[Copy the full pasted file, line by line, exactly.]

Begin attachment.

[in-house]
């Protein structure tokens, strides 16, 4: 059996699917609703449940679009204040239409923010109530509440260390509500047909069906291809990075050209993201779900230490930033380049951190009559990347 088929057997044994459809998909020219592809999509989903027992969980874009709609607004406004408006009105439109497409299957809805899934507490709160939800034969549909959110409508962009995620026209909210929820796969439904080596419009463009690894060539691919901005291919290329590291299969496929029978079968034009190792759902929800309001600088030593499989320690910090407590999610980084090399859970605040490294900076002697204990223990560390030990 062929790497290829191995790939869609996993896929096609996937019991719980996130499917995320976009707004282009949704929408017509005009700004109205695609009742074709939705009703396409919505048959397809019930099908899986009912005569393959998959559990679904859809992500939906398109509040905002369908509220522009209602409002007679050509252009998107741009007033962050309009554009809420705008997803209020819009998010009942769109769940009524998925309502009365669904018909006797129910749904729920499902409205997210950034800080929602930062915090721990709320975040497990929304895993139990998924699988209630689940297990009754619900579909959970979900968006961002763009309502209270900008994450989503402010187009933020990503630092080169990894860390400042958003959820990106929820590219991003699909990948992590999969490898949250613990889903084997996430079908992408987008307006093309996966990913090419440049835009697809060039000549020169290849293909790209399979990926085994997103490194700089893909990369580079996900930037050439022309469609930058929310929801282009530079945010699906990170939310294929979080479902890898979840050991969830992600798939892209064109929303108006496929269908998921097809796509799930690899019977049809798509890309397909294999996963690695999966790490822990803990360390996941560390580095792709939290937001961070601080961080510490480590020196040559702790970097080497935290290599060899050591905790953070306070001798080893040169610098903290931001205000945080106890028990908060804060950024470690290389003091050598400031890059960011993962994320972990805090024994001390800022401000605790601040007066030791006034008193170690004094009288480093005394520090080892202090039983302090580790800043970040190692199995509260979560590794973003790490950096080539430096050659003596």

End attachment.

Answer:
[in-house]
């Protein structure tokens, strides 16, 4: 059996699917609703449940679009204040239409923010109530509440260390509500047909069906291809990075050209993201779900230490930033380049951190009559990347 088929057997044994459809998909020219592809999509989903027992969980874009709609607004406004408006009105439109497409299957809805899934507490709160939800034969549909959110409508962009995620026209909210929820796969439904080596419009463009690894060539691919901005291919290329590291299969496929029978079968034009190792759902929800309001600088030593499989320690910090407590999610980084090399859970605040490294900076002697204990223990560390030990 062929790497290829191995790939869609996993896929096609996937019991719980996130499917995320976009707004282009949704929408017509005009700004109205695609009742074709939705009703396409919505048959397809019930099908899986009912005569393959998959559990679904859809992500939906398109509040905002369908509220522009209602409002007679050509252009998107741009007033962050309009554009809420705008997803209020819009998010009942769109769940009524998925309502009365669904018909006797129910749904729920499902409205997210950034800080929602930062915090721990709320975040497990929304895993139990998924699988209630689940297990009754619900579909959970979900968006961002763009309502209270900008994450989503402010187009933020990503630092080169990894860390400042958003959820990106929820590219991003699909990948992590999969490898949250613990889903084997996430079908992408987008307006093309996966990913090419440049835009697809060039000549020169290849293909790209399979990926085994997103490194700089893909990369580079996900930037050439022309469609930058929310929801282009530079945010699906990170939310294929979080479902890898979840050991969830992600798939892209064109929303108006496929269908998921097809796509799930690899019977049809798509890309397909294999996963690695999966790490822990803990360390996941560390580095792709939290937001961070601080961080510490480590020196040559702790970097080497935290290599060899050591905790953070306070001798080893040169610098903290931001205000945080106890028990908060804060950024470690290389003091050598400031890059960011993962994320972990805090024994001390800022401000605790601040007066030791006034008193170690004094009288480093005394520090080892202090039983302090580790800043970040190692199995509260979560590794973003790490950096080539430096050659003596």